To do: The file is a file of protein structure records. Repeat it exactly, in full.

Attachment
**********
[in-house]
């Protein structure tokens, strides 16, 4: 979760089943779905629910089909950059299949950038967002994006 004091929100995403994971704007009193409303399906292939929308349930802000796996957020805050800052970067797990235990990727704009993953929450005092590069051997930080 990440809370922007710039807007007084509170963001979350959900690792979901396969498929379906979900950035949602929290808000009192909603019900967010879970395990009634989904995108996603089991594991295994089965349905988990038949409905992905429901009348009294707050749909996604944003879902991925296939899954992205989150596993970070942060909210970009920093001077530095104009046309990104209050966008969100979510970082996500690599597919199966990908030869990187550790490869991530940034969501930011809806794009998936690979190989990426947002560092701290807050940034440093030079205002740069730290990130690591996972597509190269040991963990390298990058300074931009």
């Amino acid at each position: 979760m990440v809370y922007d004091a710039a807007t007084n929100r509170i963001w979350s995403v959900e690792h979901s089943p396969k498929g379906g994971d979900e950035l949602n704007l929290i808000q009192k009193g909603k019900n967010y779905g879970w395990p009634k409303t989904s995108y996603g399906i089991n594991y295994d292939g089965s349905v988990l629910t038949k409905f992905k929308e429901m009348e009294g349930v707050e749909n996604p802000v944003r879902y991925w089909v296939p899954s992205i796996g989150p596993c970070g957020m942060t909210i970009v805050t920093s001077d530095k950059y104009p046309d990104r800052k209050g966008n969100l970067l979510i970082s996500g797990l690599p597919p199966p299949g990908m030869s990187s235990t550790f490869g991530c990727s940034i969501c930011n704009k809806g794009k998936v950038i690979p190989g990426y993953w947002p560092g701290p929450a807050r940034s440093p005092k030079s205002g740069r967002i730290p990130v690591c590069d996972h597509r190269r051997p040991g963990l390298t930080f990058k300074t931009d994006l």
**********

[in-house]
């Protein structure tokens, strides 16, 4: 979760089943779905629910089909950059299949950038967002994006 004091929100995403994971704007009193409303399906292939929308349930802000796996957020805050800052970067797990235990990727704009993953929450005092590069051997930080 990440809370922007710039807007007084509170963001979350959900690792979901396969498929379906979900950035949602929290808000009192909603019900967010879970395990009634989904995108996603089991594991295994089965349905988990038949409905992905429901009348009294707050749909996604944003879902991925296939899954992205989150596993970070942060909210970009920093001077530095104009046309990104209050966008969100979510970082996500690599597919199966990908030869990187550790490869991530940034969501930011809806794009998936690979190989990426947002560092701290807050940034440093030079205002740069730290990130690591996972597509190269040991963990390298990058300074931009």
């Amino acid at each position: 979760m990440v809370y922007d004091a710039a807007t007084n929100r509170i963001w979350s995403v959900e690792h979901s089943p396969k498929g379906g994971d979900e950035l949602n704007l929290i808000q009192k009193g909603k019900n967010y779905g879970w395990p009634k409303t989904s995108y996603g399906i089991n594991y295994d292939g089965s349905v988990l629910t038949k409905f992905k929308e429901m009348e009294g349930v707050e749909n996604p802000v944003r879902y991925w089909v296939p899954s992205i796996g989150p596993c970070g957020m942060t909210i970009v805050t920093s001077d530095k950059y104009p046309d990104r800052k209050g966008n969100l970067l979510i970082s996500g797990l690599p597919p199966p299949g990908m030869s990187s235990t550790f490869g991530c990727s940034i969501c930011n704009k809806g794009k998936v950038i690979p190989g990426y993953w947002p560092g701290p929450a807050r940034s440093p005092k030079s205002g740069r967002i730290p990130v690591c590069d996972h597509r190269r051997p040991g963990l390298t930080f990058k300074t931009d994006l």